Jeremy Corbyn’s Labour Party has teamed up with around half a million people to shame the Conservative government. A large number of Conservative MPs also joined in the fray over the refusal of Theresa May’s government to ban the fur trade in Britain.
Ban the fur trade
A coalition against Britain’s fur trade delivered a petition with over 400,000 signatures to Downing Street in March. And a petition on parliament’s website calling for a ban on the fur trade reached over 100,000 signatures. So a debate on the issue happened in parliament on 4 June, introduced by Labour’s Daniel Zeichner.
Zeichner argued that a ban on fur is necessary, because as the petition explains:
Fur farming was banned in England and Wales in 2000, followed by Scotland in 2002. However fur products can still be legally imported from other countries and sold here in the UK. Much of this fur comes from countries that have very weak or no animal welfare laws at all.
Numerous MPs supported Zeichner’s argument that it is “wrong for our country to continue to support such an industry, whether it lies inside or beyond our borders”. The government, however, disagrees. In response to the petition, it published a statement that said:
While some fur products may never be legally imported into the UK the Government’s view is that national bans are less effective than working at an international level on animal welfare standards.
Labour’s John McDonnell also joined campaigners outside parliament on the day of the debate.
This morning I joined campaigners calling for a ban on imports of fur to prevent the large scale, brutal treatment of animals in the fur trade across the world. Sue Hayman MP, Labour’s Shadow Secretary of State, is urging the Government to Support a ban. #FurFreeBritain pic.twitter.com/GSI0bVQuza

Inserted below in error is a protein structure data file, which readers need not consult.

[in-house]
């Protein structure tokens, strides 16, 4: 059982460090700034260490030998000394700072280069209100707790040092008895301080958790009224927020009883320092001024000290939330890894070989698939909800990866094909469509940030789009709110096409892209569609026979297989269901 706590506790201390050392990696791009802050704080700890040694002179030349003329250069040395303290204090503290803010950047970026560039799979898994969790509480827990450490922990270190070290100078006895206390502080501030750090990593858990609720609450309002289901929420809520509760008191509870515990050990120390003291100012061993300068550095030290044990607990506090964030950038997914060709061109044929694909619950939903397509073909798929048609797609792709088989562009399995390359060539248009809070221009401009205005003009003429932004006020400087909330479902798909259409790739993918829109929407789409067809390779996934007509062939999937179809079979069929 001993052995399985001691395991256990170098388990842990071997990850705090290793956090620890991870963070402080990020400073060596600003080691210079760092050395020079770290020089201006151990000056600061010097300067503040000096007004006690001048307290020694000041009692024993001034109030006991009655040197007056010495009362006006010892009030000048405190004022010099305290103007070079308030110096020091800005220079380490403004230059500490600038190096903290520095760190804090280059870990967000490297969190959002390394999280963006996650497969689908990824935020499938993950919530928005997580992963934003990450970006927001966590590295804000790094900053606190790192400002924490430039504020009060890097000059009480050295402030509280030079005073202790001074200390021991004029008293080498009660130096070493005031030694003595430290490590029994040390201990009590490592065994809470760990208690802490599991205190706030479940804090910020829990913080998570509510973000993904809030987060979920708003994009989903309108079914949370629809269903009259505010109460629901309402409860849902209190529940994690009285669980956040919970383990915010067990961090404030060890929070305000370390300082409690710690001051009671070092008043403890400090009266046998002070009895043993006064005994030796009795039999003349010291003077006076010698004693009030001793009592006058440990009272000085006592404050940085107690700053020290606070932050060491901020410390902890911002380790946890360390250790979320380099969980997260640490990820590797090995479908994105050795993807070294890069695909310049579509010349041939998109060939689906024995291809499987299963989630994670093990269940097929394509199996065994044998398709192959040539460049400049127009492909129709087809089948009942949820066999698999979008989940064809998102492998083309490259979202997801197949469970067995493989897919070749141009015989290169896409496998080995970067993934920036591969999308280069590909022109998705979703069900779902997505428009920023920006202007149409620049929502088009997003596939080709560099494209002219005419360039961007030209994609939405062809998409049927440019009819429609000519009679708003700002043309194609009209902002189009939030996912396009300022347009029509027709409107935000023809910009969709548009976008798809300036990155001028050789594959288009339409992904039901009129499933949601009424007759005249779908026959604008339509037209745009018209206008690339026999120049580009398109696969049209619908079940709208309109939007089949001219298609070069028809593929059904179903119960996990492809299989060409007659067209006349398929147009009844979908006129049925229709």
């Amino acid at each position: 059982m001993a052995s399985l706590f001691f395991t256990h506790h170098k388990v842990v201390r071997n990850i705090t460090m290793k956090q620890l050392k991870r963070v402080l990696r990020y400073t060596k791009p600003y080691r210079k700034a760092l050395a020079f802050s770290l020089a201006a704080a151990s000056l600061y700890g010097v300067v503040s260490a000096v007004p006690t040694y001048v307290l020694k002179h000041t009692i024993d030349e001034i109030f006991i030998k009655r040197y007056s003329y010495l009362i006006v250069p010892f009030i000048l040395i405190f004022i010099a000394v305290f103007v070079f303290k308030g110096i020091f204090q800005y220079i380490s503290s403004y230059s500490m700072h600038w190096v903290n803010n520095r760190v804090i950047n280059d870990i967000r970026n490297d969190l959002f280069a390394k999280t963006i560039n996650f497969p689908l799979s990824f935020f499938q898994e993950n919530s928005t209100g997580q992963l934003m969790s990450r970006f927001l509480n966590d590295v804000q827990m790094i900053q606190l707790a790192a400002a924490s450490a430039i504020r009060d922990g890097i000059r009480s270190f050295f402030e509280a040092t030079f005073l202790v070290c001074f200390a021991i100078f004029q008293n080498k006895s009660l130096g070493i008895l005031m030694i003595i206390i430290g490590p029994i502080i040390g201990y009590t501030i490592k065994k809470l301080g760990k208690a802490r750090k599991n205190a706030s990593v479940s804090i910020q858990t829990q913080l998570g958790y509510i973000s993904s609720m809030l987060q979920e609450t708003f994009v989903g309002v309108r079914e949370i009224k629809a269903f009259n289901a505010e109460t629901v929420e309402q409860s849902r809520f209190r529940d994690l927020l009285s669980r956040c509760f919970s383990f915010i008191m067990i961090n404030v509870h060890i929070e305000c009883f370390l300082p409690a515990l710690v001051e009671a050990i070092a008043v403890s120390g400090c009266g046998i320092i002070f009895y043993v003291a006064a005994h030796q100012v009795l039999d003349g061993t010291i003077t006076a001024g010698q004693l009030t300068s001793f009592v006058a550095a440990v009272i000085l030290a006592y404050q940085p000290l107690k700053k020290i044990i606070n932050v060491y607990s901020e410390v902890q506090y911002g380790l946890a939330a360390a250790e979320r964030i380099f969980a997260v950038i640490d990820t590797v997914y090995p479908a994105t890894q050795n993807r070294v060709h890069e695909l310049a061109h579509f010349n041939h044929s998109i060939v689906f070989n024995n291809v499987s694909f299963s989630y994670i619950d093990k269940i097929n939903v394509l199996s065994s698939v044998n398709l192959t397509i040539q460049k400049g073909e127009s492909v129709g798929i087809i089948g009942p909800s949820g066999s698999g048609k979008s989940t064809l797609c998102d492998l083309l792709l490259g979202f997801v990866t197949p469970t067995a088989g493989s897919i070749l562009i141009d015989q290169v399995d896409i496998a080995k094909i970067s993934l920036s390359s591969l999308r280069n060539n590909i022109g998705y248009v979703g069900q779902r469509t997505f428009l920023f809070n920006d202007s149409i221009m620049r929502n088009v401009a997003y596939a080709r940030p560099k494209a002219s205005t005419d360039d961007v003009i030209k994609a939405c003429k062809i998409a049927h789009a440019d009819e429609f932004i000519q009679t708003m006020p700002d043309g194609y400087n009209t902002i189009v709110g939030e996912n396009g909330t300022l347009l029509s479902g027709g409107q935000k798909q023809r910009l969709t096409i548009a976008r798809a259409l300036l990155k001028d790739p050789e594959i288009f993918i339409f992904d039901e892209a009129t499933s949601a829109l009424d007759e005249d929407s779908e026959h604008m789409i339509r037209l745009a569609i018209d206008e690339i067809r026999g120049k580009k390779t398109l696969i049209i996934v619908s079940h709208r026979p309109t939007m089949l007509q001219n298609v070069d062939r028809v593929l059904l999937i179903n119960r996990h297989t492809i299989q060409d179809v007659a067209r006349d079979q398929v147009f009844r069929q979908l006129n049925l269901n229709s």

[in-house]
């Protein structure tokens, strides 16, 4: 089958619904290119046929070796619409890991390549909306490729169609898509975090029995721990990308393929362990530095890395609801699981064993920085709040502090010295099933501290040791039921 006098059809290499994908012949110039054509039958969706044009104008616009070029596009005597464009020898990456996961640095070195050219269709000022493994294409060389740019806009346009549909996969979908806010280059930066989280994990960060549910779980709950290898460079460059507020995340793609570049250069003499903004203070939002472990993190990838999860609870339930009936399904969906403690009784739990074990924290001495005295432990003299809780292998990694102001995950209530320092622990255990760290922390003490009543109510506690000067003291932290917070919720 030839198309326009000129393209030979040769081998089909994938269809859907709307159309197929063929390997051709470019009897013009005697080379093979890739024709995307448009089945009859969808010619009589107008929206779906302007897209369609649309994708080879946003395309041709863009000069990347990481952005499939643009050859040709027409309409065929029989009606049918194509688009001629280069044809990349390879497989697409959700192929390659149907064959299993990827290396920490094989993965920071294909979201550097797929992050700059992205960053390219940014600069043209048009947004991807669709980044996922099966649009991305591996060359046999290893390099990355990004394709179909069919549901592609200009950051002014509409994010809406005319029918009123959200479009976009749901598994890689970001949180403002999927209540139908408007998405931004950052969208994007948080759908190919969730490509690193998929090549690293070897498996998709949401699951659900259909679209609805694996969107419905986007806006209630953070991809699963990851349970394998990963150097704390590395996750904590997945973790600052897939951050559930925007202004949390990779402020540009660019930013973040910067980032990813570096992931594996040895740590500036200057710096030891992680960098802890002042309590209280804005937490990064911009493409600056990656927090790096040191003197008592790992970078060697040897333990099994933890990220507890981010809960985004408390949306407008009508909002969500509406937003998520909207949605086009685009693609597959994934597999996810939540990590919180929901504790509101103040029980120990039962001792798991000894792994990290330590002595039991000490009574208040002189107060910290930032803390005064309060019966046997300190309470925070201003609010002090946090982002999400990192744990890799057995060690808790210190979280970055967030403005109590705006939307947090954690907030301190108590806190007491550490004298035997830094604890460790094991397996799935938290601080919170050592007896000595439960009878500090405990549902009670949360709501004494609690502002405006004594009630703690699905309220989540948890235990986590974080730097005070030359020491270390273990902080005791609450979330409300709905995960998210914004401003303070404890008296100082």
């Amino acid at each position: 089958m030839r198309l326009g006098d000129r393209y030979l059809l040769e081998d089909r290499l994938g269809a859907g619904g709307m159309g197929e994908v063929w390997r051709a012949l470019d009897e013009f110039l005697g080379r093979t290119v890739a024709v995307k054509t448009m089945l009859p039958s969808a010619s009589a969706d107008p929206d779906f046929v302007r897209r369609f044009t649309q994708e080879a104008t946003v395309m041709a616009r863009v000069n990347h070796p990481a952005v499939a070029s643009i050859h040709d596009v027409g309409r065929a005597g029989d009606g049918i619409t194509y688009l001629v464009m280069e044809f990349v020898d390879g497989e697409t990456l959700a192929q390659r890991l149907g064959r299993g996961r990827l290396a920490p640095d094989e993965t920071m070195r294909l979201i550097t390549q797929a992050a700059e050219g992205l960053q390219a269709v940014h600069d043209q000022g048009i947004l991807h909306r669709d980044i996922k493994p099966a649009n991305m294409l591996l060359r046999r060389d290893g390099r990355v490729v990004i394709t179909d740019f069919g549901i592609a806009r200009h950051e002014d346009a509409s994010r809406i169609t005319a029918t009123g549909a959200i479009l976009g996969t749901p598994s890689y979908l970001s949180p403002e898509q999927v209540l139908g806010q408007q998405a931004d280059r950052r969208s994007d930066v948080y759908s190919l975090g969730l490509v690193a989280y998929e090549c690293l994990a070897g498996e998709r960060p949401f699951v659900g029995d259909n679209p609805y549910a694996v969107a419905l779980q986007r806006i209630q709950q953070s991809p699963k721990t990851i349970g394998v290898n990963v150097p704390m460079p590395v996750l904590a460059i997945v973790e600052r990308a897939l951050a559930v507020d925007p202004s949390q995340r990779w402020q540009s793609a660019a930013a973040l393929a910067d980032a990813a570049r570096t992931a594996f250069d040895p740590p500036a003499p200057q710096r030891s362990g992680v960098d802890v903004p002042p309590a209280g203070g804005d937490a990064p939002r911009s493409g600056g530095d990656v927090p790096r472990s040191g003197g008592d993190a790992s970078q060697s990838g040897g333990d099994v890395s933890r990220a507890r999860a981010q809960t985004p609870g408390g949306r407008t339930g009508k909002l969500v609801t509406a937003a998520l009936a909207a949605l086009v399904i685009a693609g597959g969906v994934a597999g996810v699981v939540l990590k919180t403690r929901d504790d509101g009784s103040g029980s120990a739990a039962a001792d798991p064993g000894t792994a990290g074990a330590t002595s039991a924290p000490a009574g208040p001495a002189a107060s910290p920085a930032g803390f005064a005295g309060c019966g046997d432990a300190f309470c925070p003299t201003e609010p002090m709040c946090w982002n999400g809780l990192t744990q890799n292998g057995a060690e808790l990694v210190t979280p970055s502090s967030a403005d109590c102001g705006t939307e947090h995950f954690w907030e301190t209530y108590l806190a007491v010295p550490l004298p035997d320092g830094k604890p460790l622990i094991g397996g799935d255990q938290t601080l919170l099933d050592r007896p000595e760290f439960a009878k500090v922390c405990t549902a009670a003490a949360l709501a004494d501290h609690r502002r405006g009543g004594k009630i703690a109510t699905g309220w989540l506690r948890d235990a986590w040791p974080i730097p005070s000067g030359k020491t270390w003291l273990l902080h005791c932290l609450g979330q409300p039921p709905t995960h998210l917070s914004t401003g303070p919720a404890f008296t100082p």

— John McDonnell MP (@johnmcdonnellMP) June 4, 2018
Furthermore, as McDonnell’s tweet explains, Labour’s shadow environment secretary Sue Hayman is calling on the Conservative government to take action on the issue. She told Sky News:
The Conservatives, instead of being morally indefensible and refusing to do so, need to step up to the plate and follow Labour policy and ban fur imports.
But Labour isn’t alone. Many Conservative MPs argued for a ban in parliament, as did MPs from other opposition parties. The Conservative Animal Welfare Association also wants a ban. It says more than 130 million animals die each year for their fur. The industry keeps many animals in battery-like conditions. Some spend hours or days in traps. And all of them eventually face either being gassed, electrocuted, shot or “crushed to death” so people can wear their fur.
On Monday the UK government will debate in parliament banning the sale of fur in the UK. At Stella McCartney, we don't believe any animal should die for fashion.
— Stella McCartney (@StellaMcCartney) June 1, 2018
Complicit in cruelty
Conservative agriculture minister George Eustice said:
in 2017, we imported £63 million-worth of fur and articles with fur, and exported £33 million-worth.
But despite the clear will of MPs, including his party’s own, Eustice didn’t promise to end Britain’s role in this cruel trade. Even though MPs pointed out that a YouGov poll in February shows overwhelming support from the public too. 69% of those surveyed support a ban.
Conservative environment secretary Michael Gove has made a big effort to convince people that his party can be trusted to set a “gold standard” in animal welfare policy. But as Zeichner explained, on this issue the government is getting in the way of Britain adopting such standards. The Labour MP said:
This House has the votes. What it needs is a Government willing to introduce a ban. That is what the public expect.
It’s time for the government to listen to the public and their representatives in parliament, and ban the despicable fur trade. After all, it’s the public that the government should supposedly be serving.
– Take action with the Humane Society International.
– Email Theresa May to share your thoughts about her government’s refusal to ban the fur trade.
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